Published On: Wed, Aug 28th, 2013

# Surprise finish to my Athletic Career – Scoring lessons for appraisals

I remember the cold, foggy mornings of October 1984 when our Physical Education teacher, Ms Agbodja, first started putting us through jogging on the fields of Irene Anderson House at Metico, the compound for housing Form 1 students of Aburi Girls Secondary School in those days. Those were difficult mornings of waking up at 4am, an hour and a half before everyone, running out into the cold, and going endlessly round the field until you were told to stop. Surprisingly, it was through this that I discovered I was an 800 metre runner!

My life as an athlete then begun. I was soon selected to the athletics team of Barradale House, and as I competed every year, I gained more speed and could do 400 metres in addition to the 800 metres. I remember I really got emboldened by this success and tried some 200 metre races, as well as 100 metres. However, I flopped at this time! In my last competition at school in the sixth form, I ended up being last in one of my last races, unthinkable!!! For someone who had almost always been the top or among the top athletes for 400 and 800 metre races, this was a complete anti-climax to my exit from the school.

Scoring your team members in an appraisal is just like rating athletes in a competition. Their objectives are the races they have to run. In giving them a score on their objectives, it is not just about the arithmetic of giving scores and averaging them to get a final score. Having had first hand experience over 6 years, I would like to share with you a step-by-step approach to scoring:

In a race, you either won or you didn’t win, you either came second, third or last. There is no middle ground such as “second point fifths”. In the same way, when rating in an appraisal, avoid using decimals Make up your mind firmly and choose one whole number or the other.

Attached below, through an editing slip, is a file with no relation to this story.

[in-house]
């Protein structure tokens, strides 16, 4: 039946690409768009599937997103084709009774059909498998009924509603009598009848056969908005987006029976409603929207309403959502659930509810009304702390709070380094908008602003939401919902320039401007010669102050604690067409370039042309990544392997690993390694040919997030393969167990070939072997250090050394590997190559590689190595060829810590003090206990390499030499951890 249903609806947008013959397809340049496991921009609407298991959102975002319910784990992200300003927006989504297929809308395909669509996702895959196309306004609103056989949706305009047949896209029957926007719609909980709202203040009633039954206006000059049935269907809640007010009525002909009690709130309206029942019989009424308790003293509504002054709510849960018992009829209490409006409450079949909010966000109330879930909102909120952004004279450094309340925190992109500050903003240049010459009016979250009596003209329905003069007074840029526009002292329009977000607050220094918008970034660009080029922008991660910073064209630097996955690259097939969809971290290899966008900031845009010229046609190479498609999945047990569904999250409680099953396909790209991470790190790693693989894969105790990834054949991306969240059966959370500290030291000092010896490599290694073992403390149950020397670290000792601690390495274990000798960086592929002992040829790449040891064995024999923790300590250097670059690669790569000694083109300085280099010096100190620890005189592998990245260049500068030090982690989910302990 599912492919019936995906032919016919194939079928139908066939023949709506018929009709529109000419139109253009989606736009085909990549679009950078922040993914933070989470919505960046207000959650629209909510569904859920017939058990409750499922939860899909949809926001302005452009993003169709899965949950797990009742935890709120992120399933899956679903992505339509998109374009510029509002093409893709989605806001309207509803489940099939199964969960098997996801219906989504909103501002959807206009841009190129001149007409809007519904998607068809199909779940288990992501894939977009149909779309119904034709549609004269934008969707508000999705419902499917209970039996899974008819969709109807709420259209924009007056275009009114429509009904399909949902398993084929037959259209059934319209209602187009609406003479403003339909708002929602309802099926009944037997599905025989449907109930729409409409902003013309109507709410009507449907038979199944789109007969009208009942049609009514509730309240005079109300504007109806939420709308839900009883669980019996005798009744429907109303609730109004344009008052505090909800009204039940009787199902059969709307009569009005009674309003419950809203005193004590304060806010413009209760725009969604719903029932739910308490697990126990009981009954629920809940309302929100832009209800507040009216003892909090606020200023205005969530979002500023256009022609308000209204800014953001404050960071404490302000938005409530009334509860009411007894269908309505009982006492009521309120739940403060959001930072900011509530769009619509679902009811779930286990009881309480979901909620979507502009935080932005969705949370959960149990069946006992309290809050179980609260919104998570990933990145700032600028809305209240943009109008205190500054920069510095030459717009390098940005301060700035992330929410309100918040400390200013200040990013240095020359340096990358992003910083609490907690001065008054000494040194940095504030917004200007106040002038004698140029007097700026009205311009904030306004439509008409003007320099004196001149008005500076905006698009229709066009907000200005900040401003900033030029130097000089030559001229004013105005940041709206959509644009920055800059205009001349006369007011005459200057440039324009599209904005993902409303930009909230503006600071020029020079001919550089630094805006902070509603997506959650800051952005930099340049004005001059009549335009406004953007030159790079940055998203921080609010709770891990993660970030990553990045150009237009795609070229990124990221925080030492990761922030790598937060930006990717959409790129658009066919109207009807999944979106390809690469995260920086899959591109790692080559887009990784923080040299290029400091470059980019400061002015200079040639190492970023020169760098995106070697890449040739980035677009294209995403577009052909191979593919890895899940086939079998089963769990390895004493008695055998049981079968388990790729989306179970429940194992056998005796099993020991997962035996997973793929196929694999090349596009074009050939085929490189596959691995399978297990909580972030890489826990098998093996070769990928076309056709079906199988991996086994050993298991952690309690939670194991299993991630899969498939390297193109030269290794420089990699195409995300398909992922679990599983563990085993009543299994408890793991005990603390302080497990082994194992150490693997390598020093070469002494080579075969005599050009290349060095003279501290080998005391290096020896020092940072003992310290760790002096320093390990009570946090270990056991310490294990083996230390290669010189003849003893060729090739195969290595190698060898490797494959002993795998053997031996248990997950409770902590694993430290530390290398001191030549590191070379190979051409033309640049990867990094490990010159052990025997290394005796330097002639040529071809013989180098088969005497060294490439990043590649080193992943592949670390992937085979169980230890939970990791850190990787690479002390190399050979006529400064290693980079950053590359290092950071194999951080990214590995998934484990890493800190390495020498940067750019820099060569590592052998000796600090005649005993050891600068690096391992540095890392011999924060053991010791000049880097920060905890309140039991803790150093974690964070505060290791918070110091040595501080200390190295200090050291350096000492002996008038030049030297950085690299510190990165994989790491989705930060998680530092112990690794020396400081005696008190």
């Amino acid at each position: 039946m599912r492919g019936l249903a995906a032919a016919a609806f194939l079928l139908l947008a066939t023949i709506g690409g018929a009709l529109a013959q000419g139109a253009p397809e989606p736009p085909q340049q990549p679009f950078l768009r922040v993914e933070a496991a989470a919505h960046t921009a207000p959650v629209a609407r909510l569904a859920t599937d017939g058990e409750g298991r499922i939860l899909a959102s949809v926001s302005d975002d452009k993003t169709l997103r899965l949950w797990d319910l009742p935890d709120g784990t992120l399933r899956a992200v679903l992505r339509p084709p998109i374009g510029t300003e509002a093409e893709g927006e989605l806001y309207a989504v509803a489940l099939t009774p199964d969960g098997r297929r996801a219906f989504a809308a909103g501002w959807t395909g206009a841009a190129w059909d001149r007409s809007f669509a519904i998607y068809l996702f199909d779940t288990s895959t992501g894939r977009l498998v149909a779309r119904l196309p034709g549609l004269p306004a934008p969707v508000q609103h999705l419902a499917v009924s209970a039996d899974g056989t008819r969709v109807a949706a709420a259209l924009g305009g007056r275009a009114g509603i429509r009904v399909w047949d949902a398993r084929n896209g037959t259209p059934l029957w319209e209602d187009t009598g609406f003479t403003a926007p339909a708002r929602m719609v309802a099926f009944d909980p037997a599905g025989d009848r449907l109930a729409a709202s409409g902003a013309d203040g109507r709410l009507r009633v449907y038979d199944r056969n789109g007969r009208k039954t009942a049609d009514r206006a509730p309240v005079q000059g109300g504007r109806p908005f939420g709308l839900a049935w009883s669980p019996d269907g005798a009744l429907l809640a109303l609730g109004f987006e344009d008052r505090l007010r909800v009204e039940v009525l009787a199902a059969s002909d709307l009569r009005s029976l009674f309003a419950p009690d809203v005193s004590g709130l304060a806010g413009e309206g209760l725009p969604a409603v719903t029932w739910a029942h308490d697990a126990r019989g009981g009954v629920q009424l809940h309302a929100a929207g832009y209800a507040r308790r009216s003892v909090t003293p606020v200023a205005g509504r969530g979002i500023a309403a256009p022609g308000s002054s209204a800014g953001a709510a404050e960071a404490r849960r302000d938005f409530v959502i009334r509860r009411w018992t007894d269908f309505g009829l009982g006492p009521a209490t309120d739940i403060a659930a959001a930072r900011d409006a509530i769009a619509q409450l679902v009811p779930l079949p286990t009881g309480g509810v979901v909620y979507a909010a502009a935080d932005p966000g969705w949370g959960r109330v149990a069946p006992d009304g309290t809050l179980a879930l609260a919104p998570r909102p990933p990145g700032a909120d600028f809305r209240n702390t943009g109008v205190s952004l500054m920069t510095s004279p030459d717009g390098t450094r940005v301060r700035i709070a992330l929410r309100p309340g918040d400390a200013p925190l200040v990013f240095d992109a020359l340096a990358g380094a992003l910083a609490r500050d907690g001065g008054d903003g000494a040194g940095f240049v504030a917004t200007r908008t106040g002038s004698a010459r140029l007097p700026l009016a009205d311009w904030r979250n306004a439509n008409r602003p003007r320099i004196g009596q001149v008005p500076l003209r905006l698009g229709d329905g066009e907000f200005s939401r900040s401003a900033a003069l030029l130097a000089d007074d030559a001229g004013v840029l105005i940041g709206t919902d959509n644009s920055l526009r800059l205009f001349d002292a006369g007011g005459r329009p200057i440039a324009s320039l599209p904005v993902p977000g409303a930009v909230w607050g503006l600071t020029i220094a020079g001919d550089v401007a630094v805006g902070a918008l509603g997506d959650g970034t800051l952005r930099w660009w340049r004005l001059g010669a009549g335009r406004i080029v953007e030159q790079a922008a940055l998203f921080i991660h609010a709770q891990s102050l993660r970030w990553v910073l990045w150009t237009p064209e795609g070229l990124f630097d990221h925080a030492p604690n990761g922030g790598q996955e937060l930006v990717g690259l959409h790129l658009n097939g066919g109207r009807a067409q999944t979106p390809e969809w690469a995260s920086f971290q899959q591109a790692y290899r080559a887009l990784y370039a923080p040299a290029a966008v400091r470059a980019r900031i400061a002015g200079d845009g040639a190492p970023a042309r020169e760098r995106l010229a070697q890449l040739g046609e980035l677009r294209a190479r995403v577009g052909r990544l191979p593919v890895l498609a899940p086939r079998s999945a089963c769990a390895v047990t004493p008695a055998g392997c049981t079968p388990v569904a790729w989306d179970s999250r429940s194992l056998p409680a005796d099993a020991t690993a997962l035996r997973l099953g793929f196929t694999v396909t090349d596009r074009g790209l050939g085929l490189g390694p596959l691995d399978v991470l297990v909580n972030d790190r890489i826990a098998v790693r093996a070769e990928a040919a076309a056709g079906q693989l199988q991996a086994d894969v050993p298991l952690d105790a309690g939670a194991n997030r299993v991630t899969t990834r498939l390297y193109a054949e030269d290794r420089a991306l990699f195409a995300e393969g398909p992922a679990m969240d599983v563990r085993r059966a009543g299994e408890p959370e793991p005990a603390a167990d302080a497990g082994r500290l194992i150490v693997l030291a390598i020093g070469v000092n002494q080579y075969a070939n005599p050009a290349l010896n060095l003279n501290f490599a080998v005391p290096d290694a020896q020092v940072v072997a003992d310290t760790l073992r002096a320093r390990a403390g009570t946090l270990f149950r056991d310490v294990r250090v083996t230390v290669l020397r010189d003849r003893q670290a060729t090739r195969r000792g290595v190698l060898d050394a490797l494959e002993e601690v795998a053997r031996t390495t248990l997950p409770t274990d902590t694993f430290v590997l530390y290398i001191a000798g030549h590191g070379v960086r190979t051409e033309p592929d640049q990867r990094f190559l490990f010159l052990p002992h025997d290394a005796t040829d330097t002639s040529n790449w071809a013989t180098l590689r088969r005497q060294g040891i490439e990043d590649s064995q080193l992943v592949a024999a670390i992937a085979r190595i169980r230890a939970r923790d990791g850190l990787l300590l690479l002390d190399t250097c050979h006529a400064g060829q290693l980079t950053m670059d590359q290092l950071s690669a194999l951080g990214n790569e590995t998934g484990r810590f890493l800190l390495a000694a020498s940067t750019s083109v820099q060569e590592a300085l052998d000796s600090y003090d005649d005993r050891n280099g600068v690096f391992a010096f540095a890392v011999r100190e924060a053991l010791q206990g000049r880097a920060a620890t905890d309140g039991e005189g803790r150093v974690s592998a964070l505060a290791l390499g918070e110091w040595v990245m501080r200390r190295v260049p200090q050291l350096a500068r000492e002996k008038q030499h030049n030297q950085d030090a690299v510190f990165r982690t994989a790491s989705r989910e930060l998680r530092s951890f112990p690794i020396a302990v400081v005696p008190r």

In order to arrive at a score, you would rate the individual team member against their own objectives. Once you have discussed what they achieved, the behaviours by which they achieved it, and what they did not do so well about that target, just:

o Read the rating scale (may be 1 – 5, 1-7 etc.) and what each score stands for

o Ask yourself whether the person met each of the sub- objectives you set for each major target. Then consider whether they did their work according to the rules. Did they ensure that all compliance issues were met, and did they apply the company values to their work ? It is on the basis of this that you award a score for that target.

For the overall score, look again at whether the person met each of the objectives. Behaviours (that display values) are very critical in arriving at the overall score. As an athlete, you could be stripped of all titles if you are caught doping ( which is the Sport equivalent of integrity as a value ). This fate has befallen countless sports men and women, such as American track and field star Marion Jones, whose 3 gold and 2 bronze medals won at the 2000 Sydney Games in Australia were withdrawn and re-assigned, in addition to being slapped with a 6-month prison sentence!

Another key question to ask would be what the individual’s contribution is to the overall team performance? If the team has done well, how much of it can be attributed to this individual in terms of their direct contribution or supporting other team members?

The fact that an individual is the best on their team does not mean they are the best everywhere. That is why the first rating you assign as a manager is a draft, and a final rating is done only when you have sat with other managers of the department to compare among peers and find out who really scores what. Many times, I was the best 800 and 400 metre runner in my school, but no match at all to athletes from other schools during the Annual Inter-Colleges Athletics Competition.

Remember, SCORING in an appraisal is about taking into account both the quantitative achievement and the qualitative behaviours, as well as results, and the OVERALL PICTURE that this gives.

By Jane Ohenewa Gyekye